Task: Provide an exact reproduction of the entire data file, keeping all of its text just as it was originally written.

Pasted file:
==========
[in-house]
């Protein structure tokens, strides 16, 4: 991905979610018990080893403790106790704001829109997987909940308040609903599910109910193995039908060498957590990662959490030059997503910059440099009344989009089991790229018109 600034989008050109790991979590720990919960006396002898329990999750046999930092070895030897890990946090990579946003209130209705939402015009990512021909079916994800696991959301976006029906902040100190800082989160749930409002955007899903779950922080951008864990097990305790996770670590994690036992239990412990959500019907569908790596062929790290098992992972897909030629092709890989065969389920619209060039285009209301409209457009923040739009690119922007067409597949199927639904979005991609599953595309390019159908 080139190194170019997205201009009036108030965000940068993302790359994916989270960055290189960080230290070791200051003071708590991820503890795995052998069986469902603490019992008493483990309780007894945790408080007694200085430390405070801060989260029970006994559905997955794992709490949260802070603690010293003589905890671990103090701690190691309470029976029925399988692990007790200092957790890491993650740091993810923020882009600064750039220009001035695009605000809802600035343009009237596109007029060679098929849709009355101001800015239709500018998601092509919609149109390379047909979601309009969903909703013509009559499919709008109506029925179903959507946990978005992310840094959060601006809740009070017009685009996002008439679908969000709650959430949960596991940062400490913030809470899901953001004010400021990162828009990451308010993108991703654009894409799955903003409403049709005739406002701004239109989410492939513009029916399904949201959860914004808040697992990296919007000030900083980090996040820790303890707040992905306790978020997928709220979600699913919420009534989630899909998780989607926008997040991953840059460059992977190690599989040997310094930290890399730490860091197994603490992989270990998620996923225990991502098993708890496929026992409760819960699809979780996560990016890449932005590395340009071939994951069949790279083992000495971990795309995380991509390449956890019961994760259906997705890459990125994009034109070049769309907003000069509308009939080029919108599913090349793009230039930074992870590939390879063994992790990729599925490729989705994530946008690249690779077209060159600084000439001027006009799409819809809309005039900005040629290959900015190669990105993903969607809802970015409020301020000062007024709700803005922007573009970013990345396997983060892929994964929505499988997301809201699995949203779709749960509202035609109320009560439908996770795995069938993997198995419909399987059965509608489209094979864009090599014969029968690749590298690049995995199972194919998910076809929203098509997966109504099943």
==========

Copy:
[in-house]
């Protein structure tokens, strides 16, 4: 991905979610018990080893403790106790704001829109997987909940308040609903599910109910193995039908060498957590990662959490030059997503910059440099009344989009089991790229018109 600034989008050109790991979590720990919960006396002898329990999750046999930092070895030897890990946090990579946003209130209705939402015009990512021909079916994800696991959301976006029906902040100190800082989160749930409002955007899903779950922080951008864990097990305790996770670590994690036992239990412990959500019907569908790596062929790290098992992972897909030629092709890989065969389920619209060039285009209301409209457009923040739009690119922007067409597949199927639904979005991609599953595309390019159908 080139190194170019997205201009009036108030965000940068993302790359994916989270960055290189960080230290070791200051003071708590991820503890795995052998069986469902603490019992008493483990309780007894945790408080007694200085430390405070801060989260029970006994559905997955794992709490949260802070603690010293003589905890671990103090701690190691309470029976029925399988692990007790200092957790890491993650740091993810923020882009600064750039220009001035695009605000809802600035343009009237596109007029060679098929849709009355101001800015239709500018998601092509919609149109390379047909979601309009969903909703013509009559499919709008109506029925179903959507946990978005992310840094959060601006809740009070017009685009996002008439679908969000709650959430949960596991940062400490913030809470899901953001004010400021990162828009990451308010993108991703654009894409799955903003409403049709005739406002701004239109989410492939513009029916399904949201959860914004808040697992990296919007000030900083980090996040820790303890707040992905306790978020997928709220979600699913919420009534989630899909998780989607926008997040991953840059460059992977190690599989040997310094930290890399730490860091197994603490992989270990998620996923225990991502098993708890496929026992409760819960699809979780996560990016890449932005590395340009071939994951069949790279083992000495971990795309995380991509390449956890019961994760259906997705890459990125994009034109070049769309907003000069509308009939080029919108599913090349793009230039930074992870590939390879063994992790990729599925490729989705994530946008690249690779077209060159600084000439001027006009799409819809809309005039900005040629290959900015190669990105993903969607809802970015409020301020000062007024709700803005922007573009970013990345396997983060892929994964929505499988997301809201699995949203779709749960509202035609109320009560439908996770795995069938993997198995419909399987059965509608489209094979864009090599014969029968690749590298690049995995199972194919998910076809929203098509997966109504099943």